I went to school at Fresno Pacific University for my undergrad and graduate studies. I had heard about “restorative justice” and “mediation” but I never really got a chance to dive into the course that professor Ron Classen taught. It was always during the Spring break and typically from 8-5pm, Monday through Friday, and as a result, I just could not fit it into my schedule.
Fast forward to 2020 and I am leaving my post as a youth pastor. I landed a position as a “Community Mediator” with the Community Justice Center at the end of February of 2020. Three weeks later, the world is shut down due to the COVID pandemic. That did not stop conflict from happening. If anything, conflict rose because of the pandemic. As an organization, CJC was in search of funding and we came across the JAMs Grant, which is in collaboration with NAFCM (National Association for Community Mediation). Of the hundreds of organizations that applied, the Community Justice Center, here in the Fresno, Central Valley of California was selected on a two year journey with: Six Rivers Dispute Resolution Center in Hood River, Oregon, California Lawyers for the Arts in San Francisco, CA., UNITY of Greater New Orleans, in New Orleans, LA., and The Mediation Center of the Coastal Empire in Savannah, GA.
The leader that led us in this cohort was the incomparable D. G. Mawn, J.D. He holds the title of the President of NAFCM and I am honored for the CJC to be part of this nationwide cohort community that was bent on bringing about local and national transformation. Some of the highlights were the two projects that we collaborated on and are called “toolkits” that are in the NAFCM library, learning with each other but more than anything, the partnership that we have with a local CBO (community-based organization). In our case, our partner is Advance Peace (AP). Advance Peace’s goal is to work with the most “lethal and active shooters” in the community. The Outreach Workers are in constant connection to young men that have resolved their conflict by discharging a firearm, and typically in the direction of a perceived enemy. Partnering with AP allows CJC to stay in contact with those who are in the trenches with community conflict. CJC’s strength is providing training that gives theory to community mediation.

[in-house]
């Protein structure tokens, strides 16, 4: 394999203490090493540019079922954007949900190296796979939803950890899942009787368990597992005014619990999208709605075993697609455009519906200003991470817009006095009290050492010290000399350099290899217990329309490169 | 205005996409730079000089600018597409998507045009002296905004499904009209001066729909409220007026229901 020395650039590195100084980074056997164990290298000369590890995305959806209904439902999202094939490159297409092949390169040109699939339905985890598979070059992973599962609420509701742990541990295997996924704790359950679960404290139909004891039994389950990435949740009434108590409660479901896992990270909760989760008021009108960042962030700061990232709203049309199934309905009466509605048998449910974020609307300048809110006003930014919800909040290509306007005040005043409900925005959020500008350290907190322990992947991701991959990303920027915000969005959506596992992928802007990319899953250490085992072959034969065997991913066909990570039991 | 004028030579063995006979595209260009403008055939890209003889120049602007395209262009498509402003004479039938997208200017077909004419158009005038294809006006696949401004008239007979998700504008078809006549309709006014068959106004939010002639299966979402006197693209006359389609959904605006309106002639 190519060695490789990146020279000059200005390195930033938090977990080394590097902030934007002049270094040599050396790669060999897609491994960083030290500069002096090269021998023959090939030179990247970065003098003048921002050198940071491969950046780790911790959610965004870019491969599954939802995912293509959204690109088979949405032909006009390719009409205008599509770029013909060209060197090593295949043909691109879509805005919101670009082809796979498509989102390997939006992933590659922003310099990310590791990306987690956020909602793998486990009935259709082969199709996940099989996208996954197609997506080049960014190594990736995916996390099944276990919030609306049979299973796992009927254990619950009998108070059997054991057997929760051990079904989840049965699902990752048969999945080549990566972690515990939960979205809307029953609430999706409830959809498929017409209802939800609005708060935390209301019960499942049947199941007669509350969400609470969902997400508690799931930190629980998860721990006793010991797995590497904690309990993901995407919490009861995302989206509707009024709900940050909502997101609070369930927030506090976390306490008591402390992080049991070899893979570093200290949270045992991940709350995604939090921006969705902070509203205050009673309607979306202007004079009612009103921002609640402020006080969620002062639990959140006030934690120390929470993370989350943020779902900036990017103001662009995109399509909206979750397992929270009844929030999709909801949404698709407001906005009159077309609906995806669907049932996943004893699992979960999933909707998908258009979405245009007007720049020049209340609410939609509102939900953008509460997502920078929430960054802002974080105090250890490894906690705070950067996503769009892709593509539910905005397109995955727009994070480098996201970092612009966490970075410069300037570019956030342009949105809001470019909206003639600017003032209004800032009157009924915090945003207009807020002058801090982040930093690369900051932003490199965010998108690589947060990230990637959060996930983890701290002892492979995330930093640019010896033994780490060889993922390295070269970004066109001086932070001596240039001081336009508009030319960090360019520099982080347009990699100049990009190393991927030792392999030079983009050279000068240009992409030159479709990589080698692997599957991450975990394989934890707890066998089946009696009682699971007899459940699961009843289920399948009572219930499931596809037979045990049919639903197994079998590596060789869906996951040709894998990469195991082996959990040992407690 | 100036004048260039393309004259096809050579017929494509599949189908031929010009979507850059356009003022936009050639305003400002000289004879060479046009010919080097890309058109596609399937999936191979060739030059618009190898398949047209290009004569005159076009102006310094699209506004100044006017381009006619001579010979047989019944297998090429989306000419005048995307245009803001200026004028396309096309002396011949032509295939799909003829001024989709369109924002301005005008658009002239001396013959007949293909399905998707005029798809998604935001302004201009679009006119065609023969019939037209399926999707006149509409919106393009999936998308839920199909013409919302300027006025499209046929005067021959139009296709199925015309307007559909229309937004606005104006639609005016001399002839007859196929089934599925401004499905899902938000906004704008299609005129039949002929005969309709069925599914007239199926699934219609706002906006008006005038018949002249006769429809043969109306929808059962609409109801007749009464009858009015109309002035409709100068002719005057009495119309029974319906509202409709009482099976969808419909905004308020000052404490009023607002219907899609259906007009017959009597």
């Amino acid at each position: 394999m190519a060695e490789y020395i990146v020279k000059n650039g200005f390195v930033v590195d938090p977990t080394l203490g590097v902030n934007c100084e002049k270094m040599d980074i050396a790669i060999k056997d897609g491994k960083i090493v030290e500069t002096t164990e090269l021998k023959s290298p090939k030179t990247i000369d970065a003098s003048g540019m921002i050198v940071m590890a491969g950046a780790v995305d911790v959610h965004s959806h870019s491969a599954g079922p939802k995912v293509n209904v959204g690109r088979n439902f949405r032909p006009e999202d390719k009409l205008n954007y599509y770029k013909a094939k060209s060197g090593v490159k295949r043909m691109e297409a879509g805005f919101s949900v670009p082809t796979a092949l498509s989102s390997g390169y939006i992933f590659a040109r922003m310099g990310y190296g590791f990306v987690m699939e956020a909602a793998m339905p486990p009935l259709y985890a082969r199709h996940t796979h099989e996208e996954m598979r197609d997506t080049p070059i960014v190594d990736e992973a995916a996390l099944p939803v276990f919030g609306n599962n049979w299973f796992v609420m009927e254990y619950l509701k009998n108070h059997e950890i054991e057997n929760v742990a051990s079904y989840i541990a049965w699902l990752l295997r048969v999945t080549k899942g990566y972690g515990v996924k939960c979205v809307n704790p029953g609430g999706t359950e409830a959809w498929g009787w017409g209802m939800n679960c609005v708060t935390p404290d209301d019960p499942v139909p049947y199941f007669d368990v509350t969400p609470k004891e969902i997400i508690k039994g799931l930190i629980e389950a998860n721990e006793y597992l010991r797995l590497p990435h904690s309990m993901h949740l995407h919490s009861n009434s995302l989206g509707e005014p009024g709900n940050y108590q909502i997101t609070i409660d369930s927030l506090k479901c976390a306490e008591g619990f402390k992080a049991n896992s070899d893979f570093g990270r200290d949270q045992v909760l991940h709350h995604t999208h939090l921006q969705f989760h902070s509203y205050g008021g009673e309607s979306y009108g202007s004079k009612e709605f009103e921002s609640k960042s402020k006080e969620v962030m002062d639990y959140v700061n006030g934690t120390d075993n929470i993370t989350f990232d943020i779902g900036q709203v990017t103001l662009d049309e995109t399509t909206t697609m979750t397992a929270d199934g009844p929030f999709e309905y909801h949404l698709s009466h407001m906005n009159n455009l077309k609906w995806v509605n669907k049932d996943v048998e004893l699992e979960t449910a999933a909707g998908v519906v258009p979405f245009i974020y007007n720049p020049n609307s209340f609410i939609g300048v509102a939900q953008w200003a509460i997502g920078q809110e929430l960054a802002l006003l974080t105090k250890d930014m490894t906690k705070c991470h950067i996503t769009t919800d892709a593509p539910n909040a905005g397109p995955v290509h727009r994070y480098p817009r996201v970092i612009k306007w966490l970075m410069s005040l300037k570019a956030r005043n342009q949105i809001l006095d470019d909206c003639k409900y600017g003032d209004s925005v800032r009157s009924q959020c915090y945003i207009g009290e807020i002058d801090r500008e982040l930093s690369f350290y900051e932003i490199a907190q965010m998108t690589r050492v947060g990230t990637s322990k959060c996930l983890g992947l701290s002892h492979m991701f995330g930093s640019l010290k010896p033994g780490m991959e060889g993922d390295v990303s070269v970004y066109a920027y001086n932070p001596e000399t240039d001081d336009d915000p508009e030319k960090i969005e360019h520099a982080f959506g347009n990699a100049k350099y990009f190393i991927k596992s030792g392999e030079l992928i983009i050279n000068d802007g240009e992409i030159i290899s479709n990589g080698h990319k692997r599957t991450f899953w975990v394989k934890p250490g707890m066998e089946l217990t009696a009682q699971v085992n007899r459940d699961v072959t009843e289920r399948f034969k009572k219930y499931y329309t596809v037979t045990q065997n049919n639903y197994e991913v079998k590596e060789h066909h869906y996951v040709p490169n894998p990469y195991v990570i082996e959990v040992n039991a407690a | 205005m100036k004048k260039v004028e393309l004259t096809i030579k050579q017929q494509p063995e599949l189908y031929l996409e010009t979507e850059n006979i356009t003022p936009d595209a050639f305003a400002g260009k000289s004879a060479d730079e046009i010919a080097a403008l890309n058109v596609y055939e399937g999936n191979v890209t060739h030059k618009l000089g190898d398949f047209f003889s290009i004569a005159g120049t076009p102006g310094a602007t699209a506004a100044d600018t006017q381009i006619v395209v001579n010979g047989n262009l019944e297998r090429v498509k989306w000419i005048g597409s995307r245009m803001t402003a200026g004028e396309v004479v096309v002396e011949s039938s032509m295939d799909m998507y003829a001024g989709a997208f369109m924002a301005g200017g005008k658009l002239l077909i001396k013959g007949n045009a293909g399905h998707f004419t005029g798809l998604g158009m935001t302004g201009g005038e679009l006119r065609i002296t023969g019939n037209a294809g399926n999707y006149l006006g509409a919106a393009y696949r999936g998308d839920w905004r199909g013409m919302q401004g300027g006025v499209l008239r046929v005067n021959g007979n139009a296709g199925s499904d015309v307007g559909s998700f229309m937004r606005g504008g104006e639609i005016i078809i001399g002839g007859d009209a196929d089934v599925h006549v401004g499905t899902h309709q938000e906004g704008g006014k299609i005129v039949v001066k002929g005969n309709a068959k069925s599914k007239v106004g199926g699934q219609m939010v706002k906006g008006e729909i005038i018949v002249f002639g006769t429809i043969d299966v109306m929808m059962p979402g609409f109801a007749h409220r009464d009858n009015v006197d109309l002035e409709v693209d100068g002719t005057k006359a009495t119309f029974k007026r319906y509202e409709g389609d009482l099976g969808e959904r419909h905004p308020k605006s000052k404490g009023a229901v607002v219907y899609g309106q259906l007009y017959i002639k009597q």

The majority of individuals who are living their life on an everyday basis do not need or desire conflict in their lives. And why should they? We all desire for things to run smoothly, so as not to interrupt our lives, but we know that is not the real world. When one is involved in community mediation, we know that conflict is: normal, natural and necessary, and if conflict is not dealt with at the earliest stage, it only festers and builds and leads to the type of situation where more injury can occur.
Being a part of this process has allowed the CJC to expand our training process by making it available to anyone that would like to resolve conflict. Sometimes, those individuals have unique backgrounds that allow them to resolve conflict. When we train individuals in the community to become certified mediators, it is the best of both worlds. It allows those that are trained to have real world experience to resolve conflict and for those that desire to enter any field, being a certified mediator separates you from other candidates when applying for a job. Not only is this something that one can use on the job, but it provides real life benefits. And, I also use the skill of mediation with my three young children when a dispute arises.